The recent collapse of what is believed to be the largest Ponzi scheme ever says as much about what the public believes regarding wealth and the possibilities of infinite growth as it does about the scruples of investment managers. (In a Ponzi scheme, old investors are paid off using money from new investors. Exorbitantly high but fraudulent returns for the initial investors quickly attract new investors seeking the same high returns.)

In the absence of independent contrary information, unsuspecting investors will believe in Ponzi schemes as long as their returns are high. In the same way the public will put its faith in neoclassical economic theories which claim that perpetual economic growth is possible. What most investors and many Americans want is to get rich. Most recently they were led to believe that the stock market was a one-way ticket to wealth. While the stock market as a whole is not a Ponzi scheme, the companies on the exchanges are run on the basis of neoclassical economic assumptions about growth. When those assumptions are undermined, as is happening currently, investors and corporate leaders look for villains and bailouts rather than questioning the assumptions themselves.

In an effort to challenge those assumptions, systems ecologist and energy researcher Charlie Hall has long championed a biophysical approach to economics as an alternative to neoclassical economics which he likens to a Ponzi scheme. Why a Ponzi scheme? Each new wave of lending is made based on the faith that future flows of energy will increase sufficiently to create enough economic growth to pay off the new loans.

Theoretically, given no other resource constraints, this might work for a very long time if the energy were to come entirely from renewable resources. But such is not the case. The vast majority of current energy flows come from finite fossil fuels. That means that without drastic shifts in the sources of energy for society, there will be a day of reckoning, just as there is for every Ponzi scheme when not enough new investors are brought in to pay off the old ones.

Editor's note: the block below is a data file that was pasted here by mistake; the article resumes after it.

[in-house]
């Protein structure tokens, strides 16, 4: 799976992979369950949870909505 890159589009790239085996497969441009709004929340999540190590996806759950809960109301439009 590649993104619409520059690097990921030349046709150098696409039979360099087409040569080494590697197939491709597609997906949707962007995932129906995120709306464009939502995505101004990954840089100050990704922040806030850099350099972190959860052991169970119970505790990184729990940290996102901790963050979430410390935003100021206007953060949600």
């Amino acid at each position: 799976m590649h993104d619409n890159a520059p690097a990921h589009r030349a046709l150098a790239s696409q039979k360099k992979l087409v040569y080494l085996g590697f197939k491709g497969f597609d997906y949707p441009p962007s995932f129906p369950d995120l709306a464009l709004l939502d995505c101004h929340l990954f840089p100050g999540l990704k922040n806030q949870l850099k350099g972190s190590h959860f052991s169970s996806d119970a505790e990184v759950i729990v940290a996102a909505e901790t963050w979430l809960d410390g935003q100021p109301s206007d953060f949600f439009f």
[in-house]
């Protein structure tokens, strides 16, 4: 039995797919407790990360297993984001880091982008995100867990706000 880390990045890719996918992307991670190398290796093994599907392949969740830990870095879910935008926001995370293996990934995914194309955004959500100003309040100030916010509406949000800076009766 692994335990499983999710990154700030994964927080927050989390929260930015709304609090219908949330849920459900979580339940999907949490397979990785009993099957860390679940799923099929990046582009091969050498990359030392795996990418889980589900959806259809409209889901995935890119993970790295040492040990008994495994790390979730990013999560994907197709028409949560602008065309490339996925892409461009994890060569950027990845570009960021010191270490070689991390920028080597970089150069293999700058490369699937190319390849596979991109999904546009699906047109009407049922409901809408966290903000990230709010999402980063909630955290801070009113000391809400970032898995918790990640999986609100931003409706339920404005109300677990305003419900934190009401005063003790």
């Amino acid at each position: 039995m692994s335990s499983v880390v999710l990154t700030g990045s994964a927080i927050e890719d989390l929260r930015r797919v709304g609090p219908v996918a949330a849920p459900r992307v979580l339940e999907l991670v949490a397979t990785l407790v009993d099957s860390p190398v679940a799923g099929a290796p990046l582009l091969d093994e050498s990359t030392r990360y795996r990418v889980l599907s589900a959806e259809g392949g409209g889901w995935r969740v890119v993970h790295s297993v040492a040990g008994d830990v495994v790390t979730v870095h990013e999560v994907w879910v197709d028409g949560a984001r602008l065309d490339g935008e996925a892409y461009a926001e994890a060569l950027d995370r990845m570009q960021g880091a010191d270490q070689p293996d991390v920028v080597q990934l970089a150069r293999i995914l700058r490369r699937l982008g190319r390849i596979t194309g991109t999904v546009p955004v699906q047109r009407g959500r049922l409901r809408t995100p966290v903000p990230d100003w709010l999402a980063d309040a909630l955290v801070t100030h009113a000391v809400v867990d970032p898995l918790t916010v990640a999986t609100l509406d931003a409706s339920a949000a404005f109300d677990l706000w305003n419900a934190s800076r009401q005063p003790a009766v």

(Some people think that day may have already arrived. They posit that oil supply constraints sent prices so high last summer that those high prices brought on a depression, one that will now cause massive debt defaults. They also believe that we may have no prospect of ever returning to sustained economic growth based on increasing supplies of fossil fuels.)

The lure of wealth is so great, however, that the dream will die hard. Even now middle-class investors are being told to hang on until growth returns. And, perhaps it will. But the dream of becoming wealthy remains problematic if unquestioned. First, not everyone can get rich. The idea that anybody can become wealthy is not the same as everybody becoming wealthy. Second, although fossil fuels have made possible enormous comforts for the middle-class and even many poor people, few of them would consider themselves wealthy. Wealth is a relative concept. To be wealthy is essentially to be able to pay other people to do many things for you that most people do for themselves. If everyone were to become wealthy, it would be meaningless since wealth always implies privilege, that is, inequality. If you still have to wash your own shirts, take out the garbage and drive yourself to work, you may be comfortable, but you won’t necessarily consider yourself privileged.

The unreflective view of wealth–the confusion of wealth with money, the failure to see that feeling wealthy requires an underclass–masks attempts to explain the limits of wealth. Now that the expectations of perpetual financial gain are being dashed, there may be an opening to explain those limits. If the Ponzi-like scheme that animates our economic thinking can be exposed, it could help many to see, perhaps for the first time, that the source of wealth is not the financial markets or the banks, but rather the very earth, air and sea around us.